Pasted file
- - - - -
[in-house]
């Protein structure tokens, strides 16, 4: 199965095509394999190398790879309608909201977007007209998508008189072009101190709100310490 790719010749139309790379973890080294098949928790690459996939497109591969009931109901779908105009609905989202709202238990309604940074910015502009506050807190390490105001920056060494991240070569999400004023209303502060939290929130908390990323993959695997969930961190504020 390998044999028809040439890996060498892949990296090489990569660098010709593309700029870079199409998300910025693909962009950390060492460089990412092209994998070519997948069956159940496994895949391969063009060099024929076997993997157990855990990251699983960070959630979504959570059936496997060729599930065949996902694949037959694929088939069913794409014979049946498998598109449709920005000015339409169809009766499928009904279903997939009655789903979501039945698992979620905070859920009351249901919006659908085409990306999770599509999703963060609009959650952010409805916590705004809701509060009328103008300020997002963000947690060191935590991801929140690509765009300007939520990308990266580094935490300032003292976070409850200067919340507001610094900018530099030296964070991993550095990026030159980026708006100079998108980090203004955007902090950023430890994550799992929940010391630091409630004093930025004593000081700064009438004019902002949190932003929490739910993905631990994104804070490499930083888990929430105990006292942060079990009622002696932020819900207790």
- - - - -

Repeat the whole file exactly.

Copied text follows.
[in-house]
């Protein structure tokens, strides 16, 4: 199965095509394999190398790879309608909201977007007209998508008189072009101190709100310490 790719010749139309790379973890080294098949928790690459996939497109591969009931109901779908105009609905989202709202238990309604940074910015502009506050807190390490105001920056060494991240070569999400004023209303502060939290929130908390990323993959695997969930961190504020 390998044999028809040439890996060498892949990296090489990569660098010709593309700029870079199409998300910025693909962009950390060492460089990412092209994998070519997948069956159940496994895949391969063009060099024929076997993997157990855990990251699983960070959630979504959570059936496997060729599930065949996902694949037959694929088939069913794409014979049946498998598109449709920005000015339409169809009766499928009904279903997939009655789903979501039945698992979620905070859920009351249901919006659908085409990306999770599509999703963060609009959650952010409805916590705004809701509060009328103008300020997002963000947690060191935590991801929140690509765009300007939520990308990266580094935490300032003292976070409850200067919340507001610094900018530099030296964070991993550095990026030159980026708006100079998108980090203004955007902090950023430890994550799992929940010391630091409630004093930025004593000081700064009438004019902002949190932003929490739910993905631990994104804070490499930083888990929430105990006292942060079990009622002696932020819900207790």